Every week since July 14, the White House Coronavirus Task Force has made specific recommendations to Oregon Gov. Kate Brown that included closing bars and gyms in three counties hammered by COVID-19: Umatilla, Morrow and Malheur.

On July 31, Brown returned Umatilla County to a stay-at-home order, effectively following through on the White House recommendation. But she hasn't done the same in Morrow and Malheur counties.

Those decisions show Brown's continued aversion to conflict in the deep red counties ravaged by the virus at Oregon's eastern border—even when the White House suggests it.

Last week, WW revealed on wweek.com that the White House advised Brown for the past three weeks to close night spots in Portland. The latest documents show she's still ignoring that advice in the heart of Trump Country.

"For weeks, the Trump administration has been issuing these cookie-cutter reports based on little or no review of existing regulations or conditions on the ground," says Brown spokesman Charles Boyle, "while failing to pull together a national strategy for COVID-19 testing, contact tracing, and response."

Some disagree with Brown's approach to the federal recommendations.

"That response is shameful," says Multnomah County Commissioner Sharon Meieran, an emergency room physician who has consistently pushed for a more aggressive response to COVID-19.

The state reports, which began June 23, provide detailed looks at the number of cases and the percentage of coronavirus tests coming back positive, and tailor recommendations based on conditions in specific counties.

On July 19, Multnomah County made the report's "yellow zone" list for the first time. (This week it was removed, amid declining case numbers.) Also in the yellow zone—counties that should close bars and dining rooms—in the Aug. 10 report were Marion, Yamhill, Jefferson and Wasco. The red zone counties, which the White House wants locked down completely, were Umatilla, Morrow and Malheur.

The White House has kept its recommendations secret from the public, to the consternation of public health officials, and so has the governor's office.

But the Center for Public Integrity, a Washington, D.C., nonprofit newsroom, first published a copy of the July 14 recommendations for all states last month. The Malheur Enterprise first reported on the recommendations for Malheur County on July 17.

Experts praised the concepts in the recommendations, when first obtained by the Center for Public Integrity, which reported, "Dr. Ashish Jha, director of the Harvard Global Health Institute, said he thought the information and recommendations were mostly good."

Most U.S. governors had set their COVID-19 policies well in advance of receiving White House guidance. Given that the guidance has largely been kept secret, it's not clear whether it's impacted state policies.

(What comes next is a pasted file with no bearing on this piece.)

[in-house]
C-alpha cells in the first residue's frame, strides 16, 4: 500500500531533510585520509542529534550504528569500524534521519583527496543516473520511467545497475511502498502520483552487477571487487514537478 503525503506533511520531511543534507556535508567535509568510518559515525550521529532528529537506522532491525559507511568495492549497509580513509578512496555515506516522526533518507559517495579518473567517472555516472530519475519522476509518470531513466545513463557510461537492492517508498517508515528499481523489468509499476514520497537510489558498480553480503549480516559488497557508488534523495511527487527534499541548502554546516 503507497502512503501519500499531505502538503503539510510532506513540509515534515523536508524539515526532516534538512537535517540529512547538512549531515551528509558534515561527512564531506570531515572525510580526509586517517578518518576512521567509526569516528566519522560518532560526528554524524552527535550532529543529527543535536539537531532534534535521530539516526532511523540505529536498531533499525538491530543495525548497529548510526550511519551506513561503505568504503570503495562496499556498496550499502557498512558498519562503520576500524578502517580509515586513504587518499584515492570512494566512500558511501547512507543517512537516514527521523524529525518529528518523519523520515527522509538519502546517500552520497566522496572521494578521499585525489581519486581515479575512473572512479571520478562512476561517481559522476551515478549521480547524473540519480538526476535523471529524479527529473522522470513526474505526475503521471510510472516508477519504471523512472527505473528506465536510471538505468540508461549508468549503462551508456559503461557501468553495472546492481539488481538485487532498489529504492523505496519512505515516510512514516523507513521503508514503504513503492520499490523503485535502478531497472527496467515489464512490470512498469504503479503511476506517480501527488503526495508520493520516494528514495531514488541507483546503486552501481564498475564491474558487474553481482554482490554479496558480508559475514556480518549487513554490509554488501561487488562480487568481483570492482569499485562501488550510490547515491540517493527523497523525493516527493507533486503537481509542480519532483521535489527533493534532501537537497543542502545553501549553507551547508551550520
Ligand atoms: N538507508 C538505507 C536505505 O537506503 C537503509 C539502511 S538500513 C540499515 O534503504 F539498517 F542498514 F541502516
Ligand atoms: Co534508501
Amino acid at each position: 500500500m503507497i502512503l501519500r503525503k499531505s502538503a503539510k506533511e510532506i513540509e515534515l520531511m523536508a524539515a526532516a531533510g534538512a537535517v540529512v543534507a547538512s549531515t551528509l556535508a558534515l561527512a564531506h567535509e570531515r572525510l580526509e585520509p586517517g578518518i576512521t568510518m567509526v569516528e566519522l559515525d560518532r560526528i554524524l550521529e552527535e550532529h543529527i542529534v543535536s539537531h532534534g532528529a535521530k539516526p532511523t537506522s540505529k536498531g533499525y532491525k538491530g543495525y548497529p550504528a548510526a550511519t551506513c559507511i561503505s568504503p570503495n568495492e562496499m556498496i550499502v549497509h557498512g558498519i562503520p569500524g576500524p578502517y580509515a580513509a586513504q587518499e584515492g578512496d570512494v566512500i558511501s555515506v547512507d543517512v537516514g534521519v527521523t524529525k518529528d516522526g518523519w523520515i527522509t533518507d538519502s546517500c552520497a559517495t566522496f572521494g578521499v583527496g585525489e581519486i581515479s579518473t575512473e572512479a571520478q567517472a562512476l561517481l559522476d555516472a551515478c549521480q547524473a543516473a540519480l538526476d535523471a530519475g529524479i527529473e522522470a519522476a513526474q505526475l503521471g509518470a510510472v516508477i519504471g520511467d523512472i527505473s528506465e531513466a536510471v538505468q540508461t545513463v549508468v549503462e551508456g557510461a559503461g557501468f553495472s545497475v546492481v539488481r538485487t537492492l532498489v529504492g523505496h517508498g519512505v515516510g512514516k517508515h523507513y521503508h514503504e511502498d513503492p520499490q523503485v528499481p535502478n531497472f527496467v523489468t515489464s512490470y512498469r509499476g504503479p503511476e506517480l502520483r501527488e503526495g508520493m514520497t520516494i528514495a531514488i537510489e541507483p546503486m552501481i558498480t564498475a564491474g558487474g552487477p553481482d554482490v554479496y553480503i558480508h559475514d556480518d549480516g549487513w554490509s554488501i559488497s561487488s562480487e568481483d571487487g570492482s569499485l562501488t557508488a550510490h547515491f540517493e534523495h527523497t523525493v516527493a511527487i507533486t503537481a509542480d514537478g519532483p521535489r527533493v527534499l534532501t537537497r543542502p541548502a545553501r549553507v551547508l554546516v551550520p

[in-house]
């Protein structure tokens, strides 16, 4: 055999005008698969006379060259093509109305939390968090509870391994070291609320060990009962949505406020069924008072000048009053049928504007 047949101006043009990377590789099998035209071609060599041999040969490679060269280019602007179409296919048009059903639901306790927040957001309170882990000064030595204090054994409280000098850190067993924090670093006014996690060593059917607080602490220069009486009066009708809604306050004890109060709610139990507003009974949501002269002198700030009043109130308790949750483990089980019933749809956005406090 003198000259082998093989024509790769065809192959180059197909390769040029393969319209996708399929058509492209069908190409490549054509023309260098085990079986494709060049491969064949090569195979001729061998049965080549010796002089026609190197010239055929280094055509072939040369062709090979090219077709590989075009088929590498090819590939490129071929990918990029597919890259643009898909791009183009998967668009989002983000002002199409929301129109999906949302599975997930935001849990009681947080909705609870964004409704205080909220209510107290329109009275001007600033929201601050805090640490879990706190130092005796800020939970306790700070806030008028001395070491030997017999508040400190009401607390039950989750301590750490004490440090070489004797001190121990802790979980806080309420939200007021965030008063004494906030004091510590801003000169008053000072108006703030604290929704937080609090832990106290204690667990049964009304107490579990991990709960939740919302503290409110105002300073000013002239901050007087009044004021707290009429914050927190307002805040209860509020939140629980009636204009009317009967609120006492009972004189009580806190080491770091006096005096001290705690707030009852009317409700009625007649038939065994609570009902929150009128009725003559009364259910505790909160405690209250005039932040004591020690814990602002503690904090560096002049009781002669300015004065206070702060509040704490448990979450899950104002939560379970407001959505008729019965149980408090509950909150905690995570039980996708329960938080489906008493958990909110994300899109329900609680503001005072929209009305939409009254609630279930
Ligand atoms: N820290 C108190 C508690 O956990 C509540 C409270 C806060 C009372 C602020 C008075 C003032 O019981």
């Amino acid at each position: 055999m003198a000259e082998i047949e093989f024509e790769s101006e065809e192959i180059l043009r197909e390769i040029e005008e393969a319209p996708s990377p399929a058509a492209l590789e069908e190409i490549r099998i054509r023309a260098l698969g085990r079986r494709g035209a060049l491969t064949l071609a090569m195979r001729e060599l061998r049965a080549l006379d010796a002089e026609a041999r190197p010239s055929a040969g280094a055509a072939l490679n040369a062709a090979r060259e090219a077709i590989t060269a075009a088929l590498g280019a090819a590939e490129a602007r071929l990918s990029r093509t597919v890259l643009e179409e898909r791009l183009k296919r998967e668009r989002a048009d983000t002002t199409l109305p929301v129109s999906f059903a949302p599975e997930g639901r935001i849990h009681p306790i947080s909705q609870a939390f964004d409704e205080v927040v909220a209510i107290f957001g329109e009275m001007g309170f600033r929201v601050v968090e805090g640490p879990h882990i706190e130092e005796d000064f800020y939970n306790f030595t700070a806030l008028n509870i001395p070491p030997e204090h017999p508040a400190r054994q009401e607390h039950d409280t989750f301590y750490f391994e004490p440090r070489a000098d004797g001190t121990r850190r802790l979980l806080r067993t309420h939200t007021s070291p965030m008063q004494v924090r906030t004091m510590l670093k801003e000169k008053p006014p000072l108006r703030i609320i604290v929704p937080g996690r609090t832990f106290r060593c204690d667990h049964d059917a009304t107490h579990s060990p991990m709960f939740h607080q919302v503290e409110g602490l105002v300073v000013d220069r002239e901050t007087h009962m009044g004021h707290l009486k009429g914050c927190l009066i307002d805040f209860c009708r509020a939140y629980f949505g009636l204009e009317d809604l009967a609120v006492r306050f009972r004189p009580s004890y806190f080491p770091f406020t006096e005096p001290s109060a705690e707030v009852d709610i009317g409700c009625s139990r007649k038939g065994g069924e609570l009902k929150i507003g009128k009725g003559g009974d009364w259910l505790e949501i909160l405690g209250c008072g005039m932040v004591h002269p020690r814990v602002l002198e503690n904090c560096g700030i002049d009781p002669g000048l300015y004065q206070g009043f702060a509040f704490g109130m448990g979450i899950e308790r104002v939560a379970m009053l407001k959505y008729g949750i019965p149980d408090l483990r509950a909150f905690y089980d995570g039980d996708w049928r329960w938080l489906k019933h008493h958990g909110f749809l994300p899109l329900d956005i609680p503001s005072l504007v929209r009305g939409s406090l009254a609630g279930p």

But Gov. Brown disagrees with the recommendations, with her office pointing to flaws that it says have hampered the federal government's response.

Boyle says the federal recommendations also don't take into account the health protections Brown has already ordered, such as requiring masks in most public spaces.

"The Trump Administration's reports contain one-size-fits-all recommendations with little justification for why one type of business should be closed in one county over another," says Boyle. "County-level decisions are made based on the advice of doctors and health experts, with input from local leaders and public health officials about the data and conditions they are seeing on the ground."

To be sure, the Trump administration response to the pandemic has been political. Trump attacked mask wearing, before reversing course to sometimes support it, while continuing to downplay the virus's outsized death toll.

The task force would not respond to the Center for Public Integrity on why the recommendations were not made public.

"Information about the coronavirus is still very tightly controlled by the White House," Center for Public Integrity reporter Liz Essley Whyte tells WW. "It would be helpful to people from all walks of life to know what the White House Coronavirus Task Force recommends leaders do about it."

Meieran says it's possible to criticize President Trump and also seek to exceed his administration's safety recommendations.

"The federal administration, and the president himself, is the most culpable in how the pandemic has been mishandled and is responsible for the dysfunction throughout the country, not to mention tens of thousands of deaths," she says. "That being said, whether it's cookie cutter or not, a number of these recommendations make absolute sense and jibe with what public health experts and epidemiologists are telling us. To dismiss it out of hand is a non-answer, and I would expect better from our state leadership."

Brown faces renewed calls to close bars and restaurants, including from a group of 150 physicians who are also mothers, who on Aug. 5 asked the governor to do just that in hopes of lowering the case count to reopen schools.

This map shows the counties where the White House is advising closures, and the places Brown says she's watching closely.